Using the variables below related to forest management, identify which are stocks and which are flows. Then create a diagram including all the variables and feel free to add any that are not mentioned.
Aging into Sawtimber
Aging into Middle-aged
Using the variables below related to oil recovery, identify which are stocks and which are flows. Then create a diagram including all the variables, and any additional ones you need.
Undiscovered petroleum resources
Cumulative petroleum consumption *An exercise developed by MIT Professor John Sterman
*These books are great resources for all the fundamentals of systems thinking.
Note on the video lesson:
Due to an effort to keep the lesson short, there are some subtleties that were left out:
The role of interest feedback in the credit card example. There is
an important reinforcing feedback loop that increases debt through
Why removals fall in the reduction scenario (time 11:00 in the
video). There are two important feedback loops that we don’t explain in
the video. First, there a “fertilization” feedback loop – the more
emitted, the more removal – so when emissions go down, so do removals.
Second, there is a “saturation” feedback loop where the sinks – both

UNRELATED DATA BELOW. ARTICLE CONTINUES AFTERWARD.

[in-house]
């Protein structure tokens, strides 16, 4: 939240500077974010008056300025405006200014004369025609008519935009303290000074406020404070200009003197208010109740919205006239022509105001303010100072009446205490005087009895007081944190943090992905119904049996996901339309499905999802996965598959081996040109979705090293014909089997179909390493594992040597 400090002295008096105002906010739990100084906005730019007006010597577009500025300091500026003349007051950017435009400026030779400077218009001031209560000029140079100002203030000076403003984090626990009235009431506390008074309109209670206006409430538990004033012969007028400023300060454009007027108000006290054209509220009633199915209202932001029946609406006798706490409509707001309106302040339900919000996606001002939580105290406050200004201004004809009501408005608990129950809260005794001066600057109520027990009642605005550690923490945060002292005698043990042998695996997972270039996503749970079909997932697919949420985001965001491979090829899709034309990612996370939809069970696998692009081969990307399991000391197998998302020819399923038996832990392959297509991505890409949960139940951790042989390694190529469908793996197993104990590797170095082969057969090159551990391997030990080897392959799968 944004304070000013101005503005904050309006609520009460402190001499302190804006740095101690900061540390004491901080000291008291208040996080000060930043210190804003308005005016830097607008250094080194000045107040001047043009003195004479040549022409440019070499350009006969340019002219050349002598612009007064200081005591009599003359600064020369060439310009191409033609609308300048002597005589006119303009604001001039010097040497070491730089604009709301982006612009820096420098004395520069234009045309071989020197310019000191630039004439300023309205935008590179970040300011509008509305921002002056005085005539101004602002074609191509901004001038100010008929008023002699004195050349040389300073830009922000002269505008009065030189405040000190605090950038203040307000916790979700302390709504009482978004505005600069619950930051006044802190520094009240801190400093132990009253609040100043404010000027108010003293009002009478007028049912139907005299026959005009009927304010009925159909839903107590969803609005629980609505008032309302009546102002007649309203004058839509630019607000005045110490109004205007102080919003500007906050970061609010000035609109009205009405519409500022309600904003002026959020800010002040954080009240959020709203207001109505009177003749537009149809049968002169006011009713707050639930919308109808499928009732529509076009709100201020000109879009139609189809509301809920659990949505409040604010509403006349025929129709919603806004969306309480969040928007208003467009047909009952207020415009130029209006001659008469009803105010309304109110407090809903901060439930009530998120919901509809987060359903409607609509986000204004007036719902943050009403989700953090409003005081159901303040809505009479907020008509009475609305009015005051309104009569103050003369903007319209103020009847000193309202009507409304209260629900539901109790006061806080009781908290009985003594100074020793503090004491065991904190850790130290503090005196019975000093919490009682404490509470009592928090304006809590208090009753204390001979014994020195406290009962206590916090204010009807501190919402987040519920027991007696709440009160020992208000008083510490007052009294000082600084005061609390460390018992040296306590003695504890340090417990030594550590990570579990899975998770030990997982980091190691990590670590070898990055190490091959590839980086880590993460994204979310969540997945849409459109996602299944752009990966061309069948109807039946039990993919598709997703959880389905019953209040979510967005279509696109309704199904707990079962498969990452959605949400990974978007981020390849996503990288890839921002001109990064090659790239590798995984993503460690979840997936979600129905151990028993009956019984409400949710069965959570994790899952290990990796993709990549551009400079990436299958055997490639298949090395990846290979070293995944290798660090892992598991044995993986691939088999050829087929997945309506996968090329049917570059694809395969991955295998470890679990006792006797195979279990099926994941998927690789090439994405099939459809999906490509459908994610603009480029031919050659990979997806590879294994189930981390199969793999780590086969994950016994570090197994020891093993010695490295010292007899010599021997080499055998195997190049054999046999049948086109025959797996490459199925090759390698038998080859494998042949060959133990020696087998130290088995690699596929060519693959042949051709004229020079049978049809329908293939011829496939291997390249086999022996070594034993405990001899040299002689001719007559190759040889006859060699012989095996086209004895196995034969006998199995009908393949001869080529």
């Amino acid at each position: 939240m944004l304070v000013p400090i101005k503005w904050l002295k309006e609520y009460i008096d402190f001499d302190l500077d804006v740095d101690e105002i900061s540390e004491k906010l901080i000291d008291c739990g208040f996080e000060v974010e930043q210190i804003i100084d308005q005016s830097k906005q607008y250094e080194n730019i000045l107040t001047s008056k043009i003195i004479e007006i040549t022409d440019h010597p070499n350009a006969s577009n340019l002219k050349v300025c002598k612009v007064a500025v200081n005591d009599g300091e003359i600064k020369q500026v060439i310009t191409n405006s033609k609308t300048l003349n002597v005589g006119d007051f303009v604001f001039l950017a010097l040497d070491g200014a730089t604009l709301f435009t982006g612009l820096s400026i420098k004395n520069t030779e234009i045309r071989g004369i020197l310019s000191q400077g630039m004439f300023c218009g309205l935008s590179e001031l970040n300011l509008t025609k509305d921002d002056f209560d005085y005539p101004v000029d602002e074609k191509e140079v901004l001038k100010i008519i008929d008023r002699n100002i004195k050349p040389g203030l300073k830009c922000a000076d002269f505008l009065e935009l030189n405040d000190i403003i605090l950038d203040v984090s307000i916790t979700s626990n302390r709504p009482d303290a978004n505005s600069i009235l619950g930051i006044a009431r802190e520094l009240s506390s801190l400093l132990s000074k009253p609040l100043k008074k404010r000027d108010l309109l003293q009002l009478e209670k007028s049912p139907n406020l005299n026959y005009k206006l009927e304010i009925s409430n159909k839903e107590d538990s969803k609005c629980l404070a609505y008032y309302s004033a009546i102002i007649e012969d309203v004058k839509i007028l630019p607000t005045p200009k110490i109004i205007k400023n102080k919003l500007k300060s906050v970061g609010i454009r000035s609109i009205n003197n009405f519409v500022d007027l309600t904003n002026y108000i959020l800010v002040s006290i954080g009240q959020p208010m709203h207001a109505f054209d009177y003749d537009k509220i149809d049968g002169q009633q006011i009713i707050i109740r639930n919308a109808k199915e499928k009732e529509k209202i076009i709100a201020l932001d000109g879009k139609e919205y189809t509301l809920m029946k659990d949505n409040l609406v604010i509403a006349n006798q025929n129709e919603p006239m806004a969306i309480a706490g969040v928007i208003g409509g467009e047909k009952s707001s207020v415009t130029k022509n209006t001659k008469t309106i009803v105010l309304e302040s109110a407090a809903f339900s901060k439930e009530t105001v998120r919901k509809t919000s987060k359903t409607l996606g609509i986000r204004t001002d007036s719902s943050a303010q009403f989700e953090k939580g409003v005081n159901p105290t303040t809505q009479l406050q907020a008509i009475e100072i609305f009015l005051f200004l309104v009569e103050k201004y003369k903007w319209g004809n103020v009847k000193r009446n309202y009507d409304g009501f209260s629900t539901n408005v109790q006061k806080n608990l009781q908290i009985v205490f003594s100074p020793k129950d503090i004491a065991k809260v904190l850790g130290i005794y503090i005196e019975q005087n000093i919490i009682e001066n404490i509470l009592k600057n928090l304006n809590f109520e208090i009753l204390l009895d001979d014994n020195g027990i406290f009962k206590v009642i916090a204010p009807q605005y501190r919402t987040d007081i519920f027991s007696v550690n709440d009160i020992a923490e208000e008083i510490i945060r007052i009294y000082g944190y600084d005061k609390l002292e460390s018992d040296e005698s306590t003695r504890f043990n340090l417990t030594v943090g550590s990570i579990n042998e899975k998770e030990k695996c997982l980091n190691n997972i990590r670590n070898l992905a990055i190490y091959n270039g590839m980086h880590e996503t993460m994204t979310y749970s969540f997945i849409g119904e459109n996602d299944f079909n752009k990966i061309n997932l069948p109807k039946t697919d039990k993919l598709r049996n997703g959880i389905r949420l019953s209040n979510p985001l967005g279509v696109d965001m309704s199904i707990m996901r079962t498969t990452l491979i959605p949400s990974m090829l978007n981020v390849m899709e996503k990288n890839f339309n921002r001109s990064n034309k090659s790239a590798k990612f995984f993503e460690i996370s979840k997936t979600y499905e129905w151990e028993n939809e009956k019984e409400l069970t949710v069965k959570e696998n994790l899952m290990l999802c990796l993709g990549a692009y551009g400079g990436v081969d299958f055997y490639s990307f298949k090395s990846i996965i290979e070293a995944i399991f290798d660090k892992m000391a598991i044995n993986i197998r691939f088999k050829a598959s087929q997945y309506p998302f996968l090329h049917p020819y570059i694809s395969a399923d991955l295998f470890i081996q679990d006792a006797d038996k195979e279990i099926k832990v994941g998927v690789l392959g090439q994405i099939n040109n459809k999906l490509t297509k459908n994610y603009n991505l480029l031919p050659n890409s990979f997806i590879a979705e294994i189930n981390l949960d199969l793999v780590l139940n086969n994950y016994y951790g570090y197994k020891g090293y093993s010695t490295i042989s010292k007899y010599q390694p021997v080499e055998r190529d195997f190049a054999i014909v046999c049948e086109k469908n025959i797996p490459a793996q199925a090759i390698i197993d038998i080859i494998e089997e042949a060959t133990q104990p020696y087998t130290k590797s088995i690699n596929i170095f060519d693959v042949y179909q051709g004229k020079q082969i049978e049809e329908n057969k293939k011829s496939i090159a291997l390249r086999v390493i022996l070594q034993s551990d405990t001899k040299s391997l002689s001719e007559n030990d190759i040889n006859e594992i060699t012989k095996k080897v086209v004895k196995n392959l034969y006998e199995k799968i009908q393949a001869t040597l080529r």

biomass and oceans – fill up with CO2 and the rate of removal slows.
There are many opportunities to learn more about stocks and flows. Here are several:
Sterman, J. (2012). Sustaining Sustainability: Creating a Systems Science in a Fragmented Academy and Polarized World. Sustainability Science: The Emerging Paradigm and the Urban Environment. M. Weinstein and R. E. Turner, Springer: 21-58.
Sterman, J. (2011). “Communicating Climate Change Risks in a Skeptical World.” Climatic Change 108: 811-826.
Sterman, J. D. (2010). “Does formal system dynamics training improve people’s understanding of accumulation?” System Dynamics Review 26(4): 316-334.
Cronin, M., et al. (2009). “Why Don’t Well-Educated Adults Understand
Accumulation? A Challenge to Researchers, Educators, and Citizens.” Organizational Behavior and Human Decision Processes 108(1): 116-130.
Sterman, J. D. (2008). “Risk Communication on Climate: Mental Models and Mass Balance.” Science 322: 532-533.